Reviews & More: Inspiration and Prespiration

When “RBG” was over, I wanted to applaud and hoot my approval. I did not give in to the impulse, but I tell you about it now because it’s that kind of film. Or, to be specific, it’s that kind of film if you admire an agile brain and fearless attitude in a woman in her eighties; if you wince at how the “weaker sex” used to be viewed and if you care about advances in women’s rights over the past 50 years; if you enjoy witnessing gently taught lessons on compassion and empathy given by a very tiny woman to an imposing group of old, self-important, mostly white men. Supreme Court Justice Ruth Bader Ginsburg, known on social media as “Notorious RBG,” played a huge role in changing the laws that dealt with inequality of the sexes and, at just over an hour and a half, this documentary is a stellar example of how a singular individual can transform the world using not rudeness, anger and emotionalism, but brilliant logic and clear, vivid writing. It covers her childhood, her long marriage to a man who was supportive of everything she did, her odd couple friendship with the late Justice Antonin Scalia, the intensity of her work ethic and the huge barriers she had to overcome. And we see how she is today, a two-time cancer survivor who works with a trainer and does 25 pushups—real pushups, not the wussy kind—every day. “RBG” is a treasure trove of historical information, landmark court cases, and a glimpse into the mind and world of this living legend. Long may she reign.

A good sports film is a nice way to obliterate the outside world for a little while, and “Borg vs McEnroe” fits the bill. After a brief theatrical release, it’s available now for streaming, and it’s highly enjoyable, even if you’re not a huge tennis fan. The film takes us back to the summer of 1980 and the lengthy, fiercely-fought battle between four-time Wimbledon winner Bjorn Borg and brilliant upstart John McEnroe. Using flashbacks to illustrate their differing childhoods and personalities, we get real insights into the taciturn, seemingly emotionless Swede and the crude, raging American. I found it helpful that I didn’t remember who won that particular tournament, so I was swept up in the tension, uncertain who to root for, or even who to care about. It is in the private moments that we learn to feel some understanding and even compassion for each; in the public moments we are simply swept away by athletic excellence. Written and directed by Swedish filmmaker Ronnie Sandahl, the film stars Sverir Gudnason (a dead-ringer for Borg) and Shia LaBeouf (all manic energy and tantrums), with marvelous support from Stellan Skarsgard as Borg’s trainer/manager.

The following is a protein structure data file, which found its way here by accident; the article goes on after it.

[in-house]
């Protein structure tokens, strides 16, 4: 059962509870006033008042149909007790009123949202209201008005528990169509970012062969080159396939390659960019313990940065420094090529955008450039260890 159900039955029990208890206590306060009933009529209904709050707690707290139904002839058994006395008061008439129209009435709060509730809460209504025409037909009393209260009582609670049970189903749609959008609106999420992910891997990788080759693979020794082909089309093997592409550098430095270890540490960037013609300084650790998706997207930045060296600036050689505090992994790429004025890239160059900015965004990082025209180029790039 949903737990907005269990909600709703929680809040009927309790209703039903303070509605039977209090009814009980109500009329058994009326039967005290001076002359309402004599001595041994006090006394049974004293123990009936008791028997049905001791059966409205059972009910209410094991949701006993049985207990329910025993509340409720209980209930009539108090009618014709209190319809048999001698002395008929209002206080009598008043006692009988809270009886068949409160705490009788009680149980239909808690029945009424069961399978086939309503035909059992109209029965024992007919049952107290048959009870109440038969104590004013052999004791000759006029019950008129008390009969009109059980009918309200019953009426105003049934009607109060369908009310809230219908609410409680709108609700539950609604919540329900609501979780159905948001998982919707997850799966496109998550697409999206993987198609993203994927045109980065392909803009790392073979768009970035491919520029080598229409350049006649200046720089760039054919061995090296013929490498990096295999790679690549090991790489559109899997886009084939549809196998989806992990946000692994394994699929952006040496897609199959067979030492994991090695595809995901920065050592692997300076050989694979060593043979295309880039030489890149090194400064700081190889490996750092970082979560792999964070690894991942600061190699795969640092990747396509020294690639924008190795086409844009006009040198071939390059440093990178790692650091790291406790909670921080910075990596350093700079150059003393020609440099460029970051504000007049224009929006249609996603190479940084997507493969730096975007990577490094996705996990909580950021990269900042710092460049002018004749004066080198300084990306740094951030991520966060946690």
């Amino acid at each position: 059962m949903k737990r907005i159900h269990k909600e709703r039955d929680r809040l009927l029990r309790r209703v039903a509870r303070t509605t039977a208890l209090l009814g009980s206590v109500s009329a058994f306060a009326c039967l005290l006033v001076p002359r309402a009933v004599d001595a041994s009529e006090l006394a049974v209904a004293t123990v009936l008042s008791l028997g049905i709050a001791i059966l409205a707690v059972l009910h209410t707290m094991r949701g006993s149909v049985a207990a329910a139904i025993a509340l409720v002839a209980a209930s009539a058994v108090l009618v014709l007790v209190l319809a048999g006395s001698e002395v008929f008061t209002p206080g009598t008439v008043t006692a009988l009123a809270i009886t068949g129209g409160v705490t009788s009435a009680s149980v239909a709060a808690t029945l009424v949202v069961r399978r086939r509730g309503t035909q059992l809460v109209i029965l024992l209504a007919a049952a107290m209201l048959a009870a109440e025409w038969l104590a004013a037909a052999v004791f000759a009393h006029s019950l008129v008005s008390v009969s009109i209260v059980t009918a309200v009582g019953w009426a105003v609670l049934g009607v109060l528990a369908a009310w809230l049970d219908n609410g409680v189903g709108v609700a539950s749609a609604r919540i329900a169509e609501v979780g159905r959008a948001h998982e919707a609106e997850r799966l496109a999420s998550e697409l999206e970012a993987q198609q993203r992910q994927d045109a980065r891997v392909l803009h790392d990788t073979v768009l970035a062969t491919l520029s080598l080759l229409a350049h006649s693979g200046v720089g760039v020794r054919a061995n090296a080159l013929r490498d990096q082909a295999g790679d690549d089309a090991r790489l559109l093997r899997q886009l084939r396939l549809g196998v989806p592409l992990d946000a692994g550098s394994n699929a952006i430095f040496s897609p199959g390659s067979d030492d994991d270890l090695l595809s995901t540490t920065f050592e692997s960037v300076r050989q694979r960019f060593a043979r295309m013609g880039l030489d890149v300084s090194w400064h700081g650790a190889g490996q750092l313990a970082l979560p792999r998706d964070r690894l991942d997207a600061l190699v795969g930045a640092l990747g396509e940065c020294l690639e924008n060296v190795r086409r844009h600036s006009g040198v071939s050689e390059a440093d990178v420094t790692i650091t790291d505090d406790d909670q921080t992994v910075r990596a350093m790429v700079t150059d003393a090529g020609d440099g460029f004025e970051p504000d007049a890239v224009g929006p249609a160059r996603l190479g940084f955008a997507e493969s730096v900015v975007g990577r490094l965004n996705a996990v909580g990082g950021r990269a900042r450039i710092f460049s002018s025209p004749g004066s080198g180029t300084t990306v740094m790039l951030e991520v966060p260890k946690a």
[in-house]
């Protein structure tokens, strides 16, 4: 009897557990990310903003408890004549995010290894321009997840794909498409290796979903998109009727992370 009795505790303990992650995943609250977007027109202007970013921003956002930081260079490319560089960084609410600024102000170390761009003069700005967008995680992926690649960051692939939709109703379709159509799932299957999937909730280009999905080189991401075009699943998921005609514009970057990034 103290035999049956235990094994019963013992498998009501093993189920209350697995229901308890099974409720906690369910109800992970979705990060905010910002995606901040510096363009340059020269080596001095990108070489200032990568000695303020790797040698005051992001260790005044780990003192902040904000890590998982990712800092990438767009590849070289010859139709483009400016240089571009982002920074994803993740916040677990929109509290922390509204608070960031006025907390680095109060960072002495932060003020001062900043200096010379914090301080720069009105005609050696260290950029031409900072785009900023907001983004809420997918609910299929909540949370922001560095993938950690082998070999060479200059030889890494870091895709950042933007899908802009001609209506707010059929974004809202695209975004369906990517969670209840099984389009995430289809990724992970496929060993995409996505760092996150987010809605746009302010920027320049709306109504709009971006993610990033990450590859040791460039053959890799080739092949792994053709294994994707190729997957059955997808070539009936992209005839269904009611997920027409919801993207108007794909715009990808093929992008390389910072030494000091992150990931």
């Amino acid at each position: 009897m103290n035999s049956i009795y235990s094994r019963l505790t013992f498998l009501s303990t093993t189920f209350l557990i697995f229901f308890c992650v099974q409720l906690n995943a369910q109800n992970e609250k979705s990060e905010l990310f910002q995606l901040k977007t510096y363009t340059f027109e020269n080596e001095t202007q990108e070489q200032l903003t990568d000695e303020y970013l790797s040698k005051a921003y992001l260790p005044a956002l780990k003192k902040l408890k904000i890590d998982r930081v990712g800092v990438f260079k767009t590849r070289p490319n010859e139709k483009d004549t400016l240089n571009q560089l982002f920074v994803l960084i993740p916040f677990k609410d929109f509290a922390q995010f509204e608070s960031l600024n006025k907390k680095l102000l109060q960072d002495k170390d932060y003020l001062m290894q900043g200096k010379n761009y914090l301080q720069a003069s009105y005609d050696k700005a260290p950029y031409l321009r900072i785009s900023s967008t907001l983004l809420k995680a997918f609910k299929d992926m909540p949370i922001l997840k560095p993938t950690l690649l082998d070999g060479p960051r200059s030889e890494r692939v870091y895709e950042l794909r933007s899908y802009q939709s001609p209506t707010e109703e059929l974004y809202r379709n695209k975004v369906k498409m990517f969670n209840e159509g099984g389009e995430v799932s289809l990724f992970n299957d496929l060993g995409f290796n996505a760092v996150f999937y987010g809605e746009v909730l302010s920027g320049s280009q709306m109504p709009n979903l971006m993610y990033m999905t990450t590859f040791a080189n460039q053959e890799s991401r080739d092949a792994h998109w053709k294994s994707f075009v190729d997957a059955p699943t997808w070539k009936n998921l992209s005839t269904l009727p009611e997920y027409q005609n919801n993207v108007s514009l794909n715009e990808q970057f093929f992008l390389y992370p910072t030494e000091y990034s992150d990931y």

If you can, go see “The Rider” while it is in limited release in the LA area. A highly unusual undertaking from director Chloe Zhao, it’s about a teenage rodeo rider and his search for meaning in his life after he is injured. Set amid the vast, lonely vistas of the South Dakota plains, an actual family of Native American non-actors, the Jandreaus (father, son, daughter), play a fictional family of Native American horse trainers named the Blackburns, who are eking out a hardscrabble existence in a world that has less and less need for their services. The film’s focus is on young Brady Blackburn (Brady Jandreau) and after we get used to the fact that we are not watching professional actors at work, we are soon totally involved in his small dramas and dreams, as well as those of his father and sister. With its slow pace that subtly builds tension, its breathtaking camera work and its heartbreaking-yet-life-affirming view of a world unfamiliar to most of us, “The Rider” swept me away. 

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